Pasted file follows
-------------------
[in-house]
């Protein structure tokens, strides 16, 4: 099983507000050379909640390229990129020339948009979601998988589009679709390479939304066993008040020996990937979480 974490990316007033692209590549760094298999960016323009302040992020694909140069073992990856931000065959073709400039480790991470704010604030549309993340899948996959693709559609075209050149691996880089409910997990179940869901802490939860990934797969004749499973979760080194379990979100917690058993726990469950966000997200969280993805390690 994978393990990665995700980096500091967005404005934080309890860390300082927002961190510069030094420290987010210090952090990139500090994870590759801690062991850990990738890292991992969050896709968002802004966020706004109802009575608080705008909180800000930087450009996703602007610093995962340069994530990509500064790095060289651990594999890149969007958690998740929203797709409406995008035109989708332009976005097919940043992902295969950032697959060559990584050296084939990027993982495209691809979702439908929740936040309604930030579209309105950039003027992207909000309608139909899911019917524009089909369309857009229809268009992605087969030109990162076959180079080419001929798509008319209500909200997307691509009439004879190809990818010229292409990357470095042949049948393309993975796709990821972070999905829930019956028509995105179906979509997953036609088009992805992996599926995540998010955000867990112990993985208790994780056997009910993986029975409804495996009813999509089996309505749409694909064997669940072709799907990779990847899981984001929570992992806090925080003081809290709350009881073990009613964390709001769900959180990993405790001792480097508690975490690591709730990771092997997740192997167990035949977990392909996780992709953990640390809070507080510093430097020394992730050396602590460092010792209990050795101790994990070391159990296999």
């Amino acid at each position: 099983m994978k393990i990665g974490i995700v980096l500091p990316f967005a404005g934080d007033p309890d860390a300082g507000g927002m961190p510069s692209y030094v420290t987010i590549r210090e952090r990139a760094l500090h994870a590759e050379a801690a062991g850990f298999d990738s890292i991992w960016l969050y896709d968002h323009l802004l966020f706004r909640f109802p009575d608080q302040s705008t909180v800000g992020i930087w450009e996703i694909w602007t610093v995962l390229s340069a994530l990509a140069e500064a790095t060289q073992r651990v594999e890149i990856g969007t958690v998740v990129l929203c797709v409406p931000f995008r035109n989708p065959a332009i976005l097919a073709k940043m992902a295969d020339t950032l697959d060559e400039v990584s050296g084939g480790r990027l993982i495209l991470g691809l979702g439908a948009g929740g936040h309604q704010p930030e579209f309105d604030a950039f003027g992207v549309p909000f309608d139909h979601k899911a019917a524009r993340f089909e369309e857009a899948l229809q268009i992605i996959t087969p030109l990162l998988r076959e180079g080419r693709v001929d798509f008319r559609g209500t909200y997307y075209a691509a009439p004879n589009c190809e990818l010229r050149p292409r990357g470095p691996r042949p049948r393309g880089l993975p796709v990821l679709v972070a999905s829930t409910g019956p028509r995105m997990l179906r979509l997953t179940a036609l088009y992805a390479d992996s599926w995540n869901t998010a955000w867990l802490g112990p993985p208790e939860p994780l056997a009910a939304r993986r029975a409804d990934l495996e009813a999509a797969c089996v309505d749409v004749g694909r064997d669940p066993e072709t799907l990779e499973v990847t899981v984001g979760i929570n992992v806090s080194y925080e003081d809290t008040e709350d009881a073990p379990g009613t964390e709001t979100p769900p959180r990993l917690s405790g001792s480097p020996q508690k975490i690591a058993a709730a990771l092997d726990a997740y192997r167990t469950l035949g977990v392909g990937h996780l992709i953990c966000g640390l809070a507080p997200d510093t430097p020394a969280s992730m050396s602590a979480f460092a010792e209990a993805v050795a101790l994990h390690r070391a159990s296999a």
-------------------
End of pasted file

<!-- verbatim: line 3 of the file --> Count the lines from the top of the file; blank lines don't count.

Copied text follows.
């Amino acid at each position: 099983m994978k393990i990665g974490i995700v980096l500091p990316f967005a404005g934080d007033p309890d860390a300082g507000g927002m961190p510069s692209y030094v420290t987010i590549r210090e952090r990139a760094l500090h994870a590759e050379a801690a062991g850990f298999d990738s890292i991992w960016l969050y896709d968002h323009l802004l966020f706004r909640f109802p009575d608080q302040s705008t909180v800000g992020i930087w450009e996703i694909w602007t610093v995962l390229s340069a994530l990509a140069e500064a790095t060289q073992r651990v594999e890149i990856g969007t958690v998740v990129l929203c797709v409406p931000f995008r035109n989708p065959a332009i976005l097919a073709k940043m992902a295969d020339t950032l697959d060559e400039v990584s050296g084939g480790r990027l993982i495209l991470g691809l979702g439908a948009g929740g936040h309604q704010p930030e579209f309105d604030a950039f003027g992207v549309p909000f309608d139909h979601k899911a019917a524009r993340f089909e369309e857009a899948l229809q268009i992605i996959t087969p030109l990162l998988r076959e180079g080419r693709v001929d798509f008319r559609g209500t909200y997307y075209a691509a009439p004879n589009c190809e990818l010229r050149p292409r990357g470095p691996r042949p049948r393309g880089l993975p796709v990821l679709v972070a999905s829930t409910g019956p028509r995105m997990l179906r979509l997953t179940a036609l088009y992805a390479d992996s599926w995540n869901t998010a955000w867990l802490g112990p993985p208790e939860p994780l056997a009910a939304r993986r029975a409804d990934l495996e009813a999509a797969c089996v309505d749409v004749g694909r064997d669940p066993e072709t799907l990779e499973v990847t899981v984001g979760i929570n992992v806090s080194y925080e003081d809290t008040e709350d009881a073990p379990g009613t964390e709001t979100p769900p959180r990993l917690s405790g001792s480097p020996q508690k975490i690591a058993a709730a990771l092997d726990a997740y192997r167990t469950l035949g977990v392909g990937h996780l992709i953990c966000g640390l809070a507080p997200d510093t430097p020394a969280s992730m050396s602590a979480f460092a010792e209990a993805v050795a101790l994990h390690r070391a159990s296999a």